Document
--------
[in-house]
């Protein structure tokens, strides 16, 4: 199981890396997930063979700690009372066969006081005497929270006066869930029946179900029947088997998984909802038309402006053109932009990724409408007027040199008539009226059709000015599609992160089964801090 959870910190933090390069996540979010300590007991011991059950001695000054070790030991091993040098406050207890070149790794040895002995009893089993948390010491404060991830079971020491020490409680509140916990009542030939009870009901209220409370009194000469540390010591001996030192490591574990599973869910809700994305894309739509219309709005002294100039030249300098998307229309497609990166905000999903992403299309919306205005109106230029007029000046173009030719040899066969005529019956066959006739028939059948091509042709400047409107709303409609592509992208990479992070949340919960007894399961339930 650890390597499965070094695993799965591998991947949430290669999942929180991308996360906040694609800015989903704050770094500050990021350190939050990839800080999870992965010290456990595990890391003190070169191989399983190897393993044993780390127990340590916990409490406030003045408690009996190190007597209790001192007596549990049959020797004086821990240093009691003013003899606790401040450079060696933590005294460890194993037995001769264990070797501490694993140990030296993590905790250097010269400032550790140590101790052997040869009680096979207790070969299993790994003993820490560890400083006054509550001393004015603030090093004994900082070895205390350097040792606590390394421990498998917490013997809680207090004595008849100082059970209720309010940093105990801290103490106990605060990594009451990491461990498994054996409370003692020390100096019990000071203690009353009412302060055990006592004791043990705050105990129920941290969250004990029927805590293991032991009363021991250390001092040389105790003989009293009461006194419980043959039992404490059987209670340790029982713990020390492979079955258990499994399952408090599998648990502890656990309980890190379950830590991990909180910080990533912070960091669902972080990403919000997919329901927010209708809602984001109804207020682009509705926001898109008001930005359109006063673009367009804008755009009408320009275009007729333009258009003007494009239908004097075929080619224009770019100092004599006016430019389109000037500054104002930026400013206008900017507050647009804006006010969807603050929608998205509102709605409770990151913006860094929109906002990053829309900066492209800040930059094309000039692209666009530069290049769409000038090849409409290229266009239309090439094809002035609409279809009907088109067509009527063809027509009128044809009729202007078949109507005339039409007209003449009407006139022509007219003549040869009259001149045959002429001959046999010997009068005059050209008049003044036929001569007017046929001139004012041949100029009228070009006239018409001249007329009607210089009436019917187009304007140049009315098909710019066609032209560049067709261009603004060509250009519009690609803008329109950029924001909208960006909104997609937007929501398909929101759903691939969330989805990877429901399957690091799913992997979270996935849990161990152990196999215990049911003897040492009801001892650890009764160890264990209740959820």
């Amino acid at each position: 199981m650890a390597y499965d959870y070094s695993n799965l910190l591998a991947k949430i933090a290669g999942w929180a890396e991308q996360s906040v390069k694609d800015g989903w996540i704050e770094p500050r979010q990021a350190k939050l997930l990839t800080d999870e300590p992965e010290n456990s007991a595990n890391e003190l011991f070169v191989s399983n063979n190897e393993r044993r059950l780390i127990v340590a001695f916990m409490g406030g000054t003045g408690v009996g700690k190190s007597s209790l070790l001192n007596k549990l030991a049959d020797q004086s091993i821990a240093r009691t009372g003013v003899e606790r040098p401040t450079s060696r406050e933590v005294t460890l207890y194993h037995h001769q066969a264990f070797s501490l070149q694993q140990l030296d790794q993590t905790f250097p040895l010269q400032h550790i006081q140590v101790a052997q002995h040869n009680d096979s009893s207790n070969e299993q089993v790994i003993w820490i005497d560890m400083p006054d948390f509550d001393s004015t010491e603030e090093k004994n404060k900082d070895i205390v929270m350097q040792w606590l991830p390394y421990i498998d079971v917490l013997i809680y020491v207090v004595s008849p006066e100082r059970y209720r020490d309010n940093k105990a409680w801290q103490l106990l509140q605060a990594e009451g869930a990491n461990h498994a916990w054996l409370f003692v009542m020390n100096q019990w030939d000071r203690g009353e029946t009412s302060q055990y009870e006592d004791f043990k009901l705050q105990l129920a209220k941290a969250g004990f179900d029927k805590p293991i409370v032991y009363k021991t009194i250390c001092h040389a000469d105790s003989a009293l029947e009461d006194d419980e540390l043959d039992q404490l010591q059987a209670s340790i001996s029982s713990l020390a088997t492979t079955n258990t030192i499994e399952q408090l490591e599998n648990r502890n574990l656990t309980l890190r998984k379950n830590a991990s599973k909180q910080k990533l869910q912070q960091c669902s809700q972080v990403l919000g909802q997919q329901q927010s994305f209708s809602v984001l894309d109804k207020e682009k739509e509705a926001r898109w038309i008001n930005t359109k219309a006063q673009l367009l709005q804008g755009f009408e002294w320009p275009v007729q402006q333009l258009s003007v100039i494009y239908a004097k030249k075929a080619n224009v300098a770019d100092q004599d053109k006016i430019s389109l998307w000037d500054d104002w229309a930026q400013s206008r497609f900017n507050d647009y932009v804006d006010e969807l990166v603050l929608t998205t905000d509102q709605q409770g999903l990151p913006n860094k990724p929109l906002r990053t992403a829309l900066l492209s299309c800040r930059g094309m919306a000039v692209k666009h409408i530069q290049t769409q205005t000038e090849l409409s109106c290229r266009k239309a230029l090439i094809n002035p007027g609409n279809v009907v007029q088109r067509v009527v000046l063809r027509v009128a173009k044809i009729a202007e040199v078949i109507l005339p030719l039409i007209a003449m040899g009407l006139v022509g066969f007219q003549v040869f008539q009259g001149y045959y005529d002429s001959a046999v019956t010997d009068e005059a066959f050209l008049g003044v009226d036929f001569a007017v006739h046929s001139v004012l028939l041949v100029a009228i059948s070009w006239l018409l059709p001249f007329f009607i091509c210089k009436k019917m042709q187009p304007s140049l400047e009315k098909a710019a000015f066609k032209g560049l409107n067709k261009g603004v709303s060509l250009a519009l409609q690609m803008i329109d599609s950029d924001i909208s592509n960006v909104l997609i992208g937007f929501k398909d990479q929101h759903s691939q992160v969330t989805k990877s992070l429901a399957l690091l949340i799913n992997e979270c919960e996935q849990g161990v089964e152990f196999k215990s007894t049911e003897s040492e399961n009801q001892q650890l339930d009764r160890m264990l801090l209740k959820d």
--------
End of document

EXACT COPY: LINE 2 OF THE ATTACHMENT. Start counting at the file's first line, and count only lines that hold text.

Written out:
């Protein structure tokens, strides 16, 4: 199981890396997930063979700690009372066969006081005497929270006066869930029946179900029947088997998984909802038309402006053109932009990724409408007027040199008539009226059709000015599609992160089964801090 959870910190933090390069996540979010300590007991011991059950001695000054070790030991091993040098406050207890070149790794040895002995009893089993948390010491404060991830079971020491020490409680509140916990009542030939009870009901209220409370009194000469540390010591001996030192490591574990599973869910809700994305894309739509219309709005002294100039030249300098998307229309497609990166905000999903992403299309919306205005109106230029007029000046173009030719040899066969005529019956066959006739028939059948091509042709400047409107709303409609592509992208990479992070949340919960007894399961339930 650890390597499965070094695993799965591998991947949430290669999942929180991308996360906040694609800015989903704050770094500050990021350190939050990839800080999870992965010290456990595990890391003190070169191989399983190897393993044993780390127990340590916990409490406030003045408690009996190190007597209790001192007596549990049959020797004086821990240093009691003013003899606790401040450079060696933590005294460890194993037995001769264990070797501490694993140990030296993590905790250097010269400032550790140590101790052997040869009680096979207790070969299993790994003993820490560890400083006054509550001393004015603030090093004994900082070895205390350097040792606590390394421990498998917490013997809680207090004595008849100082059970209720309010940093105990801290103490106990605060990594009451990491461990498994054996409370003692020390100096019990000071203690009353009412302060055990006592004791043990705050105990129920941290969250004990029927805590293991032991009363021991250390001092040389105790003989009293009461006194419980043959039992404490059987209670340790029982713990020390492979079955258990499994399952408090599998648990502890656990309980890190379950830590991990909180910080990533912070960091669902972080990403919000997919329901927010209708809602984001109804207020682009509705926001898109008001930005359109006063673009367009804008755009009408320009275009007729333009258009003007494009239908004097075929080619224009770019100092004599006016430019389109000037500054104002930026400013206008900017507050647009804006006010969807603050929608998205509102709605409770990151913006860094929109906002990053829309900066492209800040930059094309000039692209666009530069290049769409000038090849409409290229266009239309090439094809002035609409279809009907088109067509009527063809027509009128044809009729202007078949109507005339039409007209003449009407006139022509007219003549040869009259001149045959002429001959046999010997009068005059050209008049003044036929001569007017046929001139004012041949100029009228070009006239018409001249007329009607210089009436019917187009304007140049009315098909710019066609032209560049067709261009603004060509250009519009690609803008329109950029924001909208960006909104997609937007929501398909929101759903691939969330989805990877429901399957690091799913992997979270996935849990161990152990196999215990049911003897040492009801001892650890009764160890264990209740959820």